Her latest work draws upon her memories of her father and his fascination with UFOs. Watson’s father believed he could build a working flying saucer and sell it to NASA. Her father’s influence is clear, for many pieces have UFOs in them.
“It was great when I was a kid,” Watson says. “As a teenager, all parents are embarrassing. Now as an adult, I see my father as an artistic inspiration. His work reminds me of folk art or visionary art.”
Watson’s new work is on display at the Webb Gallery in an exhibit titled Blackhole Backfire.
Many of Watson's paintings feature recognizable Texas scenes. Some are childhood memories. One memory is the roadside attraction Starship Pegasus, a restaurant in a monolithic dome decorated with UFOs and aliens.
“It was really sad that Starship Pegasus was torn down in Italy, Texas,” Watson says. “I had to memorialize it in several paintings. We stopped there on an alien road trip I took with family and friends.”
One of Watson’s favorite pieces from this exhibit is a painting of a Dollar General store. It now has a special place in her heart.
“It is a panel that has been painted on several times,” Watson says. “It was part of a structure called 'Fort Beavatron' after the name of one of my dad's saucer designs. Then it was this big, empty building. Now it is the closed-down 99 cent store. It's one of those paintings that took a while to show itself. And now it feels like an old friend showed up and sat down to visit.”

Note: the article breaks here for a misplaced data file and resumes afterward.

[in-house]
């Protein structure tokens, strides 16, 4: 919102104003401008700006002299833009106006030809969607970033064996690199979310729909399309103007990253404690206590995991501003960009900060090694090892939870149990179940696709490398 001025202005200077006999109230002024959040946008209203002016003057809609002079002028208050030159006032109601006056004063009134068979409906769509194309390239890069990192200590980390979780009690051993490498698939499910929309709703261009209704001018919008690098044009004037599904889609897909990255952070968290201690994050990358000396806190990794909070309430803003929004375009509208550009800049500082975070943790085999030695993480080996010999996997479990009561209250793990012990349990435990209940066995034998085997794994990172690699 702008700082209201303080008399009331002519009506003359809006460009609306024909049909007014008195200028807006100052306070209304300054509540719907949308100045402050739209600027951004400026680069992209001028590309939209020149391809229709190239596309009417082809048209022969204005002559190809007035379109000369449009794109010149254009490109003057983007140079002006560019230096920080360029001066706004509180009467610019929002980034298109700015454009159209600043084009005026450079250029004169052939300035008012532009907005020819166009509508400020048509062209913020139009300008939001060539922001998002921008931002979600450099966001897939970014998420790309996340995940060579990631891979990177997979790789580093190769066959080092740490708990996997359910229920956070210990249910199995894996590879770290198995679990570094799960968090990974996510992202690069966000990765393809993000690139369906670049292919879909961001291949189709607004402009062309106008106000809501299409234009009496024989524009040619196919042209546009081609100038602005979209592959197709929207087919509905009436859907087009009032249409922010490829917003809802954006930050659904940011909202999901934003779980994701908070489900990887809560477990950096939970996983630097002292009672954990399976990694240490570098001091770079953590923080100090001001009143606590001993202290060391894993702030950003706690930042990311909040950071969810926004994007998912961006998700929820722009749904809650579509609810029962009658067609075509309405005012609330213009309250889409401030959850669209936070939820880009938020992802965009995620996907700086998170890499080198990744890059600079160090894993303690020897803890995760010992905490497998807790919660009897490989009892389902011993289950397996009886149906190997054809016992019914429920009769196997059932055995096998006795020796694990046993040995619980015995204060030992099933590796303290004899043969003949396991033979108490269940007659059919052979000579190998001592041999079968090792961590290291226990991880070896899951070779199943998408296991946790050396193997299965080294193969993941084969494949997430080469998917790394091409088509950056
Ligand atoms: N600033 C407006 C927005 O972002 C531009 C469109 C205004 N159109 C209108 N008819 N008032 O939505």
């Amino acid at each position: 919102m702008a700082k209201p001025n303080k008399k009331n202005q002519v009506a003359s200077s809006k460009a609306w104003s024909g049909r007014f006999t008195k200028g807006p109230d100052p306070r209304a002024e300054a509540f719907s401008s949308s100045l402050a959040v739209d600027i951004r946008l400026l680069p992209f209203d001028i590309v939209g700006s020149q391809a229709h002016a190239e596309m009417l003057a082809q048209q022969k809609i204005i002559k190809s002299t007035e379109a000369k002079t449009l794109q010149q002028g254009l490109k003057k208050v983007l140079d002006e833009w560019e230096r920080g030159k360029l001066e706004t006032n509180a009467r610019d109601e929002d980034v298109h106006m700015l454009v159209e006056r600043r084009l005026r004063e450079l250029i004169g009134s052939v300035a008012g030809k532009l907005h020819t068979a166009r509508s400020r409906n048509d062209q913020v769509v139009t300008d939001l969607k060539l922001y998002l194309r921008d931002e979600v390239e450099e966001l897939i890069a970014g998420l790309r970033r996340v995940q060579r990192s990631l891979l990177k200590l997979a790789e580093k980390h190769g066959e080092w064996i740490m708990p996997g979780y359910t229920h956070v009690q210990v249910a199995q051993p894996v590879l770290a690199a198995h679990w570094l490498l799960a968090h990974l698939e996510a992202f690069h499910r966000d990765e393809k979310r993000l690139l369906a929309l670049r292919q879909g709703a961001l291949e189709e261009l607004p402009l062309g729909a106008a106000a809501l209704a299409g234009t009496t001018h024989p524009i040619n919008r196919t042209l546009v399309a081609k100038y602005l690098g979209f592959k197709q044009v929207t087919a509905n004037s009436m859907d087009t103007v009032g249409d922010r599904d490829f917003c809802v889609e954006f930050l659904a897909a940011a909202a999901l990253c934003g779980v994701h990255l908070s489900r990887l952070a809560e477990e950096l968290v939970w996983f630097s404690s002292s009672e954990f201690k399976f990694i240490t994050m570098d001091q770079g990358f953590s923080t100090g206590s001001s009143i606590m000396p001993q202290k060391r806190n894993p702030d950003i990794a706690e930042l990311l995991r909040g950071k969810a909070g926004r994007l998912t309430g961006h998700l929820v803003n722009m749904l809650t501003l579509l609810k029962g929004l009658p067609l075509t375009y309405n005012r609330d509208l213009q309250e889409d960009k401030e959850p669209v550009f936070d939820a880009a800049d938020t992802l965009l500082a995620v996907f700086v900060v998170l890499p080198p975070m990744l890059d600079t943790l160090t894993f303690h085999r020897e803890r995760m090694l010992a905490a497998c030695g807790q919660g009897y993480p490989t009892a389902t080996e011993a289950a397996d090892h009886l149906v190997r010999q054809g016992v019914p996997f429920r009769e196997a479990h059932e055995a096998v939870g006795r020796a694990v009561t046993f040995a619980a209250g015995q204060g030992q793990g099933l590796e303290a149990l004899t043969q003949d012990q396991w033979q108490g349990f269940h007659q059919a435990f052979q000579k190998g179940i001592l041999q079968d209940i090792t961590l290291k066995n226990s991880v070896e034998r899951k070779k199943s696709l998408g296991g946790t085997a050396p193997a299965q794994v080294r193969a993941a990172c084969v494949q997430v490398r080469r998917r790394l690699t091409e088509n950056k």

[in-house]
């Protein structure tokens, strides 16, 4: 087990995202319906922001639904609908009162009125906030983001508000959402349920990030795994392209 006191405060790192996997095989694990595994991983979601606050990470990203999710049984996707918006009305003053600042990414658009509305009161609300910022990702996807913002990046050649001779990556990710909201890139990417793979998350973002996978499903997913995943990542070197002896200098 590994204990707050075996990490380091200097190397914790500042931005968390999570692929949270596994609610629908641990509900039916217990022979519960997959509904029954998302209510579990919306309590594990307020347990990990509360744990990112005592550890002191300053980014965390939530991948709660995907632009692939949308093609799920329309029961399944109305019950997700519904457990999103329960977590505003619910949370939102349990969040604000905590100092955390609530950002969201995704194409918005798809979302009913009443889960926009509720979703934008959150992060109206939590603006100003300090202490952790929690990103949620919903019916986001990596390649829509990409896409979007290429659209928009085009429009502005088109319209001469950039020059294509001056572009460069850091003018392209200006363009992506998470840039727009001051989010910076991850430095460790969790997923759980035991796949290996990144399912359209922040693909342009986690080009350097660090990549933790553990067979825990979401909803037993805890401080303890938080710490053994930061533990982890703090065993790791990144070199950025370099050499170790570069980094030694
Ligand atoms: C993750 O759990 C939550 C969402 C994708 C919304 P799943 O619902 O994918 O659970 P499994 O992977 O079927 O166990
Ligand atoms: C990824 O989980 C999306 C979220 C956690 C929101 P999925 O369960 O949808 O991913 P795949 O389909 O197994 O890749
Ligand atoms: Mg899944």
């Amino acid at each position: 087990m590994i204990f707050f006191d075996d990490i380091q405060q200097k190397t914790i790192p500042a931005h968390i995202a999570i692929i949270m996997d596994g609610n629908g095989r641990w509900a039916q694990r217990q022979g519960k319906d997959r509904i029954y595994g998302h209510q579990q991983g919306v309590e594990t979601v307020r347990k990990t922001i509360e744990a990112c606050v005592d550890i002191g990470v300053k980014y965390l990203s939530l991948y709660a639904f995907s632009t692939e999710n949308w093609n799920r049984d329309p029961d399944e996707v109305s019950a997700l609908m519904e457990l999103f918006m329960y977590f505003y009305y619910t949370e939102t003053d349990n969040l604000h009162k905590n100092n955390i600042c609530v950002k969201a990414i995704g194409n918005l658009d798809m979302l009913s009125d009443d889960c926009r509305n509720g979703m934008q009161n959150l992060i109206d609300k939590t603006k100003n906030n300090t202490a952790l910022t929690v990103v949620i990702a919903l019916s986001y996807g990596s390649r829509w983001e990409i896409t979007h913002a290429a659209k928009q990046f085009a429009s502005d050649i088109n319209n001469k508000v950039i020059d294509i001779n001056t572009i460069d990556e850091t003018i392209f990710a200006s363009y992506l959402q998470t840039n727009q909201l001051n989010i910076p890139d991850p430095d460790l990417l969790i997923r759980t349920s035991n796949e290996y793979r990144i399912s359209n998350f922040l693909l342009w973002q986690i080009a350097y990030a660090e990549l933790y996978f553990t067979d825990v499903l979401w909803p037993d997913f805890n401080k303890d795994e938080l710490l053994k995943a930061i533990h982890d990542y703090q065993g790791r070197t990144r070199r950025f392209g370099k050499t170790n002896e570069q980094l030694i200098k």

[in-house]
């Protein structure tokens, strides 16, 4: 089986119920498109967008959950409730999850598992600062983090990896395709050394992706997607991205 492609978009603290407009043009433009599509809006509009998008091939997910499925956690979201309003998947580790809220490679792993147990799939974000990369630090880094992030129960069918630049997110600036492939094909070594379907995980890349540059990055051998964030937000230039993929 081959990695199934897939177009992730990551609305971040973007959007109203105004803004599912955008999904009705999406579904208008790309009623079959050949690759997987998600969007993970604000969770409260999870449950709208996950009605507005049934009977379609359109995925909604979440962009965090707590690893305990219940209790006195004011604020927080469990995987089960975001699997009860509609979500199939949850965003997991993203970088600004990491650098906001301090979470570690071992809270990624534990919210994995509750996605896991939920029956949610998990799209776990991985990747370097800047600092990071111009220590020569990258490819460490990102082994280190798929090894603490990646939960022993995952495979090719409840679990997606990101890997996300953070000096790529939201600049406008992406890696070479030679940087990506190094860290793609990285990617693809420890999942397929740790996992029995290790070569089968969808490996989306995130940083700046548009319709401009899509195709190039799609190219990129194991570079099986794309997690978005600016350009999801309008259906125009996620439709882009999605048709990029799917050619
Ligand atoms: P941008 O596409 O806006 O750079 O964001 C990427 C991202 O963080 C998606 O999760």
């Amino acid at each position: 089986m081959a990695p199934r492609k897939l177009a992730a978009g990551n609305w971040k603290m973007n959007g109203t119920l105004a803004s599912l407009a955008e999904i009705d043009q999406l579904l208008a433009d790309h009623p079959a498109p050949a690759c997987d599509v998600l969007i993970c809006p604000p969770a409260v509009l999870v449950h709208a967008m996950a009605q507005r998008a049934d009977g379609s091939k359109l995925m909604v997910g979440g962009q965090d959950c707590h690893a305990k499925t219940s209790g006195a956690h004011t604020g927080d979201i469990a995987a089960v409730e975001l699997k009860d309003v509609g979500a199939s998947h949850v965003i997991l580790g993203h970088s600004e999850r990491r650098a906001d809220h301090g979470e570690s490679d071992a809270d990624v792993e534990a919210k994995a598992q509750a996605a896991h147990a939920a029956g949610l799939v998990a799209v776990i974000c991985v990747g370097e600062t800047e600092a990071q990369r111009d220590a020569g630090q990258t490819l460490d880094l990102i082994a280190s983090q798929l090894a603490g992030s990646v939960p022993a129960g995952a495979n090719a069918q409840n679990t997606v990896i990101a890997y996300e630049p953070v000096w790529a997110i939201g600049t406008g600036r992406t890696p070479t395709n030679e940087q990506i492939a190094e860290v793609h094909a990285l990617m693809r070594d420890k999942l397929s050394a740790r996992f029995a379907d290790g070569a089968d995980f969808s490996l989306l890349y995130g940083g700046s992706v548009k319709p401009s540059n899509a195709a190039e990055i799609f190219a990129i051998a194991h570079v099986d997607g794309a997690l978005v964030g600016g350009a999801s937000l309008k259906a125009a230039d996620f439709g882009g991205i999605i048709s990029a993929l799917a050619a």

Watson began working on the latest pieces during the spring and summer. Her creative process begins with the backdrop and concludes with the final touches of text, which is a description of the scene and the year of the memory that the painting is based on.
“For these paintings, I painted the land and sky first,” Watson says. “Then the stories emerge. The writing is the last thing I do. Text in paintings remind me of ex votos or retablos. In Italy, where my dad lives now, there are lots of ex voto paintings called le tavolette votive, which were paintings of miracles. The religious figures hover in the sky like saucers.”
Watson says viewing her exhibitions is like hearing a story told by a friend.
“Awkward moments mixed with humor is one of my favorite narrative devices,” Watson says. “I'm a pretty positive person, so hopefully people can see we all go through difficult moments in life but can find an aspect of hope.”
In 2015-16, the Amon Carter Museum in Fort Worth gave Watson the opportunity to design and paint a 10-by-13-foot painting, which was installed in its atrium for a year. This piece is included in the exhibit at Webb Gallery.
Watson divides her time between teaching full time at Pasadena Art Center College of Design, making art, illustrating and spending time with her family.
The Webb Gallery, 209-211 W. Franklin St. in Waxahachie, is open from 1-5 p.m. Saturdays and Sundays. Watson’s exhibit, Blackhole Backfire, will be on display until Dec. 17.